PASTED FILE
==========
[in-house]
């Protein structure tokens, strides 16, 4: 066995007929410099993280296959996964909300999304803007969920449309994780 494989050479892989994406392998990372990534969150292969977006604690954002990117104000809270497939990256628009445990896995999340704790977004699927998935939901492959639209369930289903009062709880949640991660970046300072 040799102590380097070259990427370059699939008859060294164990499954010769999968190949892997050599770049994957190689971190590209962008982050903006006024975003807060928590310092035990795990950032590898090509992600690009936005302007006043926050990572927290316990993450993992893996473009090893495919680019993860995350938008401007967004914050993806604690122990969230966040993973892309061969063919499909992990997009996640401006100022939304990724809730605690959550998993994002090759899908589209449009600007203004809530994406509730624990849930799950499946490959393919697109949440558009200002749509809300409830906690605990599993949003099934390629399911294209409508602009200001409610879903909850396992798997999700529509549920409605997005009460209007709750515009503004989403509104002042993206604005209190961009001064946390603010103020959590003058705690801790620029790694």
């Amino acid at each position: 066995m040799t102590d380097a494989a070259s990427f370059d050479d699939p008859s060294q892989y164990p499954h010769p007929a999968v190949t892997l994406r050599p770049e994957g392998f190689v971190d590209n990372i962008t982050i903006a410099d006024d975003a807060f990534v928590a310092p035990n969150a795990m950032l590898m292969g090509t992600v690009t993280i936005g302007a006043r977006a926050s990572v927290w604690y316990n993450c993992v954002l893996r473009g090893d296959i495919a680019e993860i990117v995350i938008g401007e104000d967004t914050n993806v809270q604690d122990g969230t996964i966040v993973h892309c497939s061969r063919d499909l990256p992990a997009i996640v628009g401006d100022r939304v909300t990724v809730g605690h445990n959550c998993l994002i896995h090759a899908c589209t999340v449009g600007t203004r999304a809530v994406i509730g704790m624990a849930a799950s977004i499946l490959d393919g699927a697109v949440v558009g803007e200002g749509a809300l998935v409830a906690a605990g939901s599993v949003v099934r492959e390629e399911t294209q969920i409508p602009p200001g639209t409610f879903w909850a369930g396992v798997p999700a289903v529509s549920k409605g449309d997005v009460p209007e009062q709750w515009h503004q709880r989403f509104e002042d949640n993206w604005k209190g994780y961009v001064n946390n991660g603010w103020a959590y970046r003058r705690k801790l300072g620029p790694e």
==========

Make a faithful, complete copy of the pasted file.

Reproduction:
[in-house]
């Protein structure tokens, strides 16, 4: 066995007929410099993280296959996964909300999304803007969920449309994780 494989050479892989994406392998990372990534969150292969977006604690954002990117104000809270497939990256628009445990896995999340704790977004699927998935939901492959639209369930289903009062709880949640991660970046300072 040799102590380097070259990427370059699939008859060294164990499954010769999968190949892997050599770049994957190689971190590209962008982050903006006024975003807060928590310092035990795990950032590898090509992600690009936005302007006043926050990572927290316990993450993992893996473009090893495919680019993860995350938008401007967004914050993806604690122990969230966040993973892309061969063919499909992990997009996640401006100022939304990724809730605690959550998993994002090759899908589209449009600007203004809530994406509730624990849930799950499946490959393919697109949440558009200002749509809300409830906690605990599993949003099934390629399911294209409508602009200001409610879903909850396992798997999700529509549920409605997005009460209007709750515009503004989403509104002042993206604005209190961009001064946390603010103020959590003058705690801790620029790694």
């Amino acid at each position: 066995m040799t102590d380097a494989a070259s990427f370059d050479d699939p008859s060294q892989y164990p499954h010769p007929a999968v190949t892997l994406r050599p770049e994957g392998f190689v971190d590209n990372i962008t982050i903006a410099d006024d975003a807060f990534v928590a310092p035990n969150a795990m950032l590898m292969g090509t992600v690009t993280i936005g302007a006043r977006a926050s990572v927290w604690y316990n993450c993992v954002l893996r473009g090893d296959i495919a680019e993860i990117v995350i938008g401007e104000d967004t914050n993806v809270q604690d122990g969230t996964i966040v993973h892309c497939s061969r063919d499909l990256p992990a997009i996640v628009g401006d100022r939304v909300t990724v809730g605690h445990n959550c998993l994002i896995h090759a899908c589209t999340v449009g600007t203004r999304a809530v994406i509730g704790m624990a849930a799950s977004i499946l490959d393919g699927a697109v949440v558009g803007e200002g749509a809300l998935v409830a906690a605990g939901s599993v949003v099934r492959e390629e399911t294209q969920i409508p602009p200001g639209t409610f879903w909850a369930g396992v798997p999700a289903v529509s549920k409605g449309d997005v009460p209007e009062q709750w515009h503004q709880r989403f509104e002042d949640n993206w604005k209190g994780y961009v001064n946390n991660g603010w103020a959590y970046r003058r705690k801790l300072g620029p790694e």